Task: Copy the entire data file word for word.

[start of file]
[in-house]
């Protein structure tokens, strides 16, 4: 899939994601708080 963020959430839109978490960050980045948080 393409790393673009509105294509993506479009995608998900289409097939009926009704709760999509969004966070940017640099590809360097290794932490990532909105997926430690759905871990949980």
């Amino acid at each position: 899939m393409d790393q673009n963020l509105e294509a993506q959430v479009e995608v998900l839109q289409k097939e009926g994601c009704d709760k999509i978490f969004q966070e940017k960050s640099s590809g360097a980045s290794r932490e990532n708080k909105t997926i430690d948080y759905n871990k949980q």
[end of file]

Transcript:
[in-house]
């Protein structure tokens, strides 16, 4: 899939994601708080 963020959430839109978490960050980045948080 393409790393673009509105294509993506479009995608998900289409097939009926009704709760999509969004966070940017640099590809360097290794932490990532909105997926430690759905871990949980």
């Amino acid at each position: 899939m393409d790393q673009n963020l509105e294509a993506q959430v479009e995608v998900l839109q289409k097939e009926g994601c009704d709760k999509i978490f969004q966070e940017k960050s640099s590809g360097a980045s290794r932490e990532n708080k909105t997926i430690d948080y759905n871990k949980q």